Endless talk of all things sparkly.

Q & A with GIA’s Exhibit Developer McKenzie Santimer

MCK mug

The Gemological Institute of America in Carlsbad is my happy place.  If I am ever feeling down or having a rough day, I just think of my time spent there and I am truly happy!  So imagine if you worked there everyday?!  I can’t seem to fathom a bad day!  Lucky for McKenzie Santimer, she calls GIA her place of employment where she is the Exhibit Developer and has quite the interesting job!  If you’ve ever visited, not only is GIA a wonderful school but it has the coolest displays year-round with them changing frequently. Whether you’re a gemstone lover or jewelry history enthusiast, McKenzie has you covered!  I need to visit more often just to keep up.  If you’d like more information about the current exhibits on display, check out GIA’s website. Meanwhile, let’s catch up with McKenzie and learn more about her role as Exhibit Developer:







My love for jewelry began when I was a high school student in Hawaii apprenticing for a local jeweler. This ultimately led me on the path to becoming a gemologist, jewelry designer and exhibit developer. After completing college, I attended GIA where I acquired my GJG, and went on to work with couture jeweler K. Brunini Jewels and the San Diego Natural History Museum. For the last eight years, I have used my hands-on experience and theoretical knowledge to produce GIA’s museum, tradeshow and public exhibits as the Institute’s exhibit development manager. 

Photo of K. Brunini at work



As GIA’s exhibit development manager, I help create exhibits – whether they’re at the Institute’s Carlsbad or New York locations or at the Tucson or JCK Las Vegas shows – from conceptualization to the finishing touches. My work involves sourcing feature items, finding pieces from the archives to showcase, designing the layout of each case, creating color schemes, and mounting the items.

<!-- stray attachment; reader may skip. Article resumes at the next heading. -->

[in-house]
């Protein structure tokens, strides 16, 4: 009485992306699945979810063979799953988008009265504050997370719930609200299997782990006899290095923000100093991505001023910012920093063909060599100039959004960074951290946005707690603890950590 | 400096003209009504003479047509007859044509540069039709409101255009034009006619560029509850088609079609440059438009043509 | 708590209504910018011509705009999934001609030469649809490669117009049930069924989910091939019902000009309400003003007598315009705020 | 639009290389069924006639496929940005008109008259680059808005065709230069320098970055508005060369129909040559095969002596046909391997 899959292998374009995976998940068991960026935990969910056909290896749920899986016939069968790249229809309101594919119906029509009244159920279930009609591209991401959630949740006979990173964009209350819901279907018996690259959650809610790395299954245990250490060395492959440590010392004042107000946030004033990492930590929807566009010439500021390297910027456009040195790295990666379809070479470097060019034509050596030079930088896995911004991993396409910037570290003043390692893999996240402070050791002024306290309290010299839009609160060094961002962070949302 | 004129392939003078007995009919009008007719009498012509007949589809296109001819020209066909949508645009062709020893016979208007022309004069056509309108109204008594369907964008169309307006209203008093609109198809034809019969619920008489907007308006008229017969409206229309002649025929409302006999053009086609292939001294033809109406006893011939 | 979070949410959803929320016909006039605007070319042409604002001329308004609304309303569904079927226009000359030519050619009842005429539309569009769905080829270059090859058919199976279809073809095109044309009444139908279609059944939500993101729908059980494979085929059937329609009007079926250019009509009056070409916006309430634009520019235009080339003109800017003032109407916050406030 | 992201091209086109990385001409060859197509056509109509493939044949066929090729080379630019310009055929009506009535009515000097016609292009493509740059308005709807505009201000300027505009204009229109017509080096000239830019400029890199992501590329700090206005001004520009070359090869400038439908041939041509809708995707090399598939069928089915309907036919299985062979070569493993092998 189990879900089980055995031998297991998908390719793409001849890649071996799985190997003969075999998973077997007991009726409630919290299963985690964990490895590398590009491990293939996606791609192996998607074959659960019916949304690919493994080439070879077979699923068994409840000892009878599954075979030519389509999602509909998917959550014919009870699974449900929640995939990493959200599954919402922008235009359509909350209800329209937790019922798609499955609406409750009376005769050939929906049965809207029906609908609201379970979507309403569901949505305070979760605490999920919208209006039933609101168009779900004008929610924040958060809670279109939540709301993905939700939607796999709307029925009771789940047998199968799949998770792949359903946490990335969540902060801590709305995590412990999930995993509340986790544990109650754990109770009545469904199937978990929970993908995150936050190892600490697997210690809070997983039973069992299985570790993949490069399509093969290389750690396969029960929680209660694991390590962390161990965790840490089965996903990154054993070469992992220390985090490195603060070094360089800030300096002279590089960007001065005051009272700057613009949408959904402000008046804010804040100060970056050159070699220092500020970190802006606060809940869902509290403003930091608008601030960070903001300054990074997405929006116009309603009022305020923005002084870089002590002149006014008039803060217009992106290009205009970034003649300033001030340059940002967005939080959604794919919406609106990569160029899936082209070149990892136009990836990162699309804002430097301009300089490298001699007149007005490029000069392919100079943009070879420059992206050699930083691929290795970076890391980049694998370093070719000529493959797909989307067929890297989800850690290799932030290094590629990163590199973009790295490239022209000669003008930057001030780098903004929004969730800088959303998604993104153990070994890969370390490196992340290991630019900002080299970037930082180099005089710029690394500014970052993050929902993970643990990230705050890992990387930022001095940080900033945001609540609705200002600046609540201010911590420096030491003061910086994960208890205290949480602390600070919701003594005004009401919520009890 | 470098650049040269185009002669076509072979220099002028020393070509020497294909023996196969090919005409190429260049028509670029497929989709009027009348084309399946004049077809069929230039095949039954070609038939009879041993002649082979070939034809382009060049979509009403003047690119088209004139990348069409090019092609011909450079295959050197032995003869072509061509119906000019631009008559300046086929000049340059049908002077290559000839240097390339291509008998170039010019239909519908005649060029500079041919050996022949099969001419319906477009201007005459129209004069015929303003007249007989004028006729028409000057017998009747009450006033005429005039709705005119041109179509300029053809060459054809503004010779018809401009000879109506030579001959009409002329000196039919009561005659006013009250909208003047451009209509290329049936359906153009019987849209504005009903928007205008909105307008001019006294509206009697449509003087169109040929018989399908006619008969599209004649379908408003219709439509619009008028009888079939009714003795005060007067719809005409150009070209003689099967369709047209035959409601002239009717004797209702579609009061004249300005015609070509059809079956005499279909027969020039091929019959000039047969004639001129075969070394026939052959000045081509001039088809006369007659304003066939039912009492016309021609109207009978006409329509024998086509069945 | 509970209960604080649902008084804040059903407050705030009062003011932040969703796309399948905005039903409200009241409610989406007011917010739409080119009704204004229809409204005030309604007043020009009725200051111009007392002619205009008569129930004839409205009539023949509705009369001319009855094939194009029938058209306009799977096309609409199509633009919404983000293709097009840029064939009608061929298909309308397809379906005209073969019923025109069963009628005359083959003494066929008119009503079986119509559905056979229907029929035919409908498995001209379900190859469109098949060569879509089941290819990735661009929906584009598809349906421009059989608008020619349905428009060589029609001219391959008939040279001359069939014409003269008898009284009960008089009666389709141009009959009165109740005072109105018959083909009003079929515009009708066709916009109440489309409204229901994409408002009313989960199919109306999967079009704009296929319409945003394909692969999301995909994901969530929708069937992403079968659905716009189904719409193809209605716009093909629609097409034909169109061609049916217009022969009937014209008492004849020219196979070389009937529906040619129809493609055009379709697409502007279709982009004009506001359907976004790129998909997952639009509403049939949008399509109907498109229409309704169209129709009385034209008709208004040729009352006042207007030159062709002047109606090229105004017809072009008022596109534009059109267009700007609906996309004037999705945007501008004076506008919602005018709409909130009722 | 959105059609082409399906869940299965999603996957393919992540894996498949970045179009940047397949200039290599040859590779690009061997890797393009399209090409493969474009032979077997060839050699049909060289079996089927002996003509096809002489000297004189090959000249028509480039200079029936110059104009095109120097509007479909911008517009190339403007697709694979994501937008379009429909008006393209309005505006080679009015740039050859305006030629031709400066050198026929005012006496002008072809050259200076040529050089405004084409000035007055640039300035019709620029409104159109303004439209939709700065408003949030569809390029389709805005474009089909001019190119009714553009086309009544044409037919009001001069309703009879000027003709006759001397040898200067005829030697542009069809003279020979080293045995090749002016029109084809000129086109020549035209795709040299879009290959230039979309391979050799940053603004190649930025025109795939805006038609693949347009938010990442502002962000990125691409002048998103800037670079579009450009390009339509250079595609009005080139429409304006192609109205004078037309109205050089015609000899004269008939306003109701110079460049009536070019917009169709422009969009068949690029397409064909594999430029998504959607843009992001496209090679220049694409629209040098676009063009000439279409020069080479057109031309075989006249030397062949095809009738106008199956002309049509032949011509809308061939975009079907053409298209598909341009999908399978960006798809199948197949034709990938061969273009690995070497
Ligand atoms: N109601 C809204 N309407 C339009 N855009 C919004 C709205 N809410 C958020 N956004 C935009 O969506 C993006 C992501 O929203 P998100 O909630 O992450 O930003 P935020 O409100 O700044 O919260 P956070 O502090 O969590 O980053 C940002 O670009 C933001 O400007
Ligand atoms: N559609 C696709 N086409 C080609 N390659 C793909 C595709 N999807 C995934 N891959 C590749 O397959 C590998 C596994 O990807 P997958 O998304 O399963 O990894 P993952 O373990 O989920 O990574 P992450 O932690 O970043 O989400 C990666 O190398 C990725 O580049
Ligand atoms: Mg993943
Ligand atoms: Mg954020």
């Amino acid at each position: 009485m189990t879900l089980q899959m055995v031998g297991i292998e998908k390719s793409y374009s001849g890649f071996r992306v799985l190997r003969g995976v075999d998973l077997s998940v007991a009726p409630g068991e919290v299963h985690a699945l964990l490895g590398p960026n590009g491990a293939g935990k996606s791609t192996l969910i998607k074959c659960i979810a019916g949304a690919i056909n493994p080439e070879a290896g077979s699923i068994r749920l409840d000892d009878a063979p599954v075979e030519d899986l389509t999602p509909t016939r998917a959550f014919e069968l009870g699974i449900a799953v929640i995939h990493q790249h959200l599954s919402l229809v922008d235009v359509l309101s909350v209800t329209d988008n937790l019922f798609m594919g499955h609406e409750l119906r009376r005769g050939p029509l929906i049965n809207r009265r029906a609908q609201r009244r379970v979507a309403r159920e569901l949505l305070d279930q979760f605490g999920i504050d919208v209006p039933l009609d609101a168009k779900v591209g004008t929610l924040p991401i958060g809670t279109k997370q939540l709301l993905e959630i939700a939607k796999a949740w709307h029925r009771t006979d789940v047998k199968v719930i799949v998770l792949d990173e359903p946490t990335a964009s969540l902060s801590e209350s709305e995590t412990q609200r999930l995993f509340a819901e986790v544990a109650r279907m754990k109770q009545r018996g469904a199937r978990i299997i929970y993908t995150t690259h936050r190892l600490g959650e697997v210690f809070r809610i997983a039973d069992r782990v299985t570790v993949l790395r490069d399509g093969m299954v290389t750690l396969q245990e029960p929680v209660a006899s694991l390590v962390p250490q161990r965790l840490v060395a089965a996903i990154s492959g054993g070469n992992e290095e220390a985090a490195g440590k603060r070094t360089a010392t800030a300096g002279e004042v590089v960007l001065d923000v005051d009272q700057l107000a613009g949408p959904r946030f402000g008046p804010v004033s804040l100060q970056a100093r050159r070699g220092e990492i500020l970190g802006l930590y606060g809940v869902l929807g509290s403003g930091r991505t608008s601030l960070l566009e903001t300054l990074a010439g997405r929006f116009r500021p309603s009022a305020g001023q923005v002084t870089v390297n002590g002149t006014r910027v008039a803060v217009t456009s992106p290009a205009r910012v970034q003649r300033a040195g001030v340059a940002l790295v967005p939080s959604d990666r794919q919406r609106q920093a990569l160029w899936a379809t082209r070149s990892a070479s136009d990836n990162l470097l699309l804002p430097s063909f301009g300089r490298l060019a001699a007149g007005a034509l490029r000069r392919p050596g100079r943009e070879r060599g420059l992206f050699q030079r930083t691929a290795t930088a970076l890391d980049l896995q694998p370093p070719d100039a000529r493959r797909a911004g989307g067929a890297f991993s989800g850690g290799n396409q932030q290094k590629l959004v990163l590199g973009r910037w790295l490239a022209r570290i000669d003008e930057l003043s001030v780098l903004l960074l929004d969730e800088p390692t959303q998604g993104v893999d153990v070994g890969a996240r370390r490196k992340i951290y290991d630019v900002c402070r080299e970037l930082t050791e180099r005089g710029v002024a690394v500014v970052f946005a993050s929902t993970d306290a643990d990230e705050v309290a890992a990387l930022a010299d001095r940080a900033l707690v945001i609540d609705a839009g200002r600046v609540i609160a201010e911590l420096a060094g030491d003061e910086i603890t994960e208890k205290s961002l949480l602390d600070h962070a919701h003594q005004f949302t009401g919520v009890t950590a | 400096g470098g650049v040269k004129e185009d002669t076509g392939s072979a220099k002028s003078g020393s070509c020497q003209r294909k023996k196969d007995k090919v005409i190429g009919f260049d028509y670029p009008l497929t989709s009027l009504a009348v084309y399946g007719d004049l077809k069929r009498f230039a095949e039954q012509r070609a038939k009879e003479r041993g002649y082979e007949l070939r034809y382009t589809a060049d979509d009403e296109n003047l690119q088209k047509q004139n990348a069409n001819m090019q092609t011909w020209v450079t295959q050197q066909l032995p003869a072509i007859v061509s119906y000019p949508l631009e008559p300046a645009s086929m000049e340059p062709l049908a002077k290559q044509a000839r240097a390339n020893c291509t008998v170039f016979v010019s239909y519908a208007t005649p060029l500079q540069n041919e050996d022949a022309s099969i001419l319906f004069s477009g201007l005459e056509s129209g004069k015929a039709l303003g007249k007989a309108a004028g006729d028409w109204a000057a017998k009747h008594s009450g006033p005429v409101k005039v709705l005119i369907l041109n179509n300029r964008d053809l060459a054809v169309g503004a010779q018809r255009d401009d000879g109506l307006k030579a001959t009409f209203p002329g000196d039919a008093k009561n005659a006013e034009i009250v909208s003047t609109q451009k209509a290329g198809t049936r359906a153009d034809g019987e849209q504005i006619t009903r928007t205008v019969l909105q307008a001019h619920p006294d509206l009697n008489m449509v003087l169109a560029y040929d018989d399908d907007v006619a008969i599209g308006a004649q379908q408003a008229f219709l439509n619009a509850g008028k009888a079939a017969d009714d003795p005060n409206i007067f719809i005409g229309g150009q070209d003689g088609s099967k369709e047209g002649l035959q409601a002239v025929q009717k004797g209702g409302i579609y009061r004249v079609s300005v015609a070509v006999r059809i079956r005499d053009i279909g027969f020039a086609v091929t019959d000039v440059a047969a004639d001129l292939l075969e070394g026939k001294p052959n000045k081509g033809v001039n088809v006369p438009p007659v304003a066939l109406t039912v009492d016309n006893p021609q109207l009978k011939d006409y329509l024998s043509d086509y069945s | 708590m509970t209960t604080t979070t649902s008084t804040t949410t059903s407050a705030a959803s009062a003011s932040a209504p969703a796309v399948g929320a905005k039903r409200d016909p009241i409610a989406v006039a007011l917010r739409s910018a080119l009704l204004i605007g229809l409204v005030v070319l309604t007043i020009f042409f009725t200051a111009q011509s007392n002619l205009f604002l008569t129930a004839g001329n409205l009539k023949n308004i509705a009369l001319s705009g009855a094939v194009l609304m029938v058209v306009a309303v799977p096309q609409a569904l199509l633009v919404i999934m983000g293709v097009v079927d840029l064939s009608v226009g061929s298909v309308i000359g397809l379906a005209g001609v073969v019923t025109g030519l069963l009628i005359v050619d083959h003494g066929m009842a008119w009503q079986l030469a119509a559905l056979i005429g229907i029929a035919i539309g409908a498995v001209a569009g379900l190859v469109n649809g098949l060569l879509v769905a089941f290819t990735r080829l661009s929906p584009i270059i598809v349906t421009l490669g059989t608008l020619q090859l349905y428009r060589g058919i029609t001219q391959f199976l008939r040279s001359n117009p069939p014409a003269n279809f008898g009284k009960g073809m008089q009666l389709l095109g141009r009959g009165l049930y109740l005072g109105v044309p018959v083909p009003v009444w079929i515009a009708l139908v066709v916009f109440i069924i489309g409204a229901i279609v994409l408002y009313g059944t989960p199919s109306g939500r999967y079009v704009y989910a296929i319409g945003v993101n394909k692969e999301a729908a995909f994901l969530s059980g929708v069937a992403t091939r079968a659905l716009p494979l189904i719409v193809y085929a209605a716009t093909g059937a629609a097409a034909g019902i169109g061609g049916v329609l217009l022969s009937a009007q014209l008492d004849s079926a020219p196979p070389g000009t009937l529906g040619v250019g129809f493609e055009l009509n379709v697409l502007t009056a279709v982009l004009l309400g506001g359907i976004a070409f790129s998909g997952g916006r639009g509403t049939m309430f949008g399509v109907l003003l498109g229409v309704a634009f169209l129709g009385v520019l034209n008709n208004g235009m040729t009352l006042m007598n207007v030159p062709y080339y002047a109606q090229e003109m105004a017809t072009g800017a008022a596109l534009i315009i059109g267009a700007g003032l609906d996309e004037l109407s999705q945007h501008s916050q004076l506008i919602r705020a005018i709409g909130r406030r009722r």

When I’m not working on an exhibit, I’m cultivating relationships with the Institute’s lenders and donors, and coordinating details with insurance companies, graphic designers, editors, docents and many more who come into contact with our exhibits.



I’m currently working on GIA’s exhibit for the February 2015 Tucson Gem and Mineral Show, which will give the mineral world a taste of their gem and jewelry counterpart. I’m also in the planning stages of a very exciting July 2015 exhibit at GIA’s Carlsbad world headquarters entitled “Variations on a Theme: 25 Years of Design at the American Jewelry Design Council.”  



I‘m particularly proud of the “More is More: Tony Duquette Hutton Wilkinson Jewelry” exhibit, which debuted at GIA in Carlsbad in October 2013. Tony Duquette was a critically acclaimed movie and interior designer who created bold and theatrical jewelry alongside business partner and design collaborator Hutton Wilkinson.  Their designs reflected Duquette’s work as an award-winning costume and set designer during the Golden Age of Hollywood.  It was important for me to create an exhibit that captured the aesthetic and storied history of Duquette and Wilkinson. From live spider plants and 20 foot malachite fabric curtains lined with cheetah print to gold gilded lobsters and deer antlers, I was able to transform the space into a wonderland that I feel the design duo would be proud of too. 


 photo by: ©GIA Kevin Schumacher

KSS_DSC5300_Tony Duquette Rotunda


I own two rings worn in tandem that K. Brunini Jewels designed just for me. They are made of 18K gold, a rose cut diamond, a moonstone cabochon and accent diamonds. The rings are highly symbolic. The twig branch encourages me to stand tall and be strong. The rose cut diamond is a reminder to stop and smell the roses. The antlers signify being grounded to earth, the source of all.  And the moonstone evokes mystery and the unknown. It’s my daily talisman!

Phot by: © GIA Orasa Weldon

Moonstone and rose cut diamond rings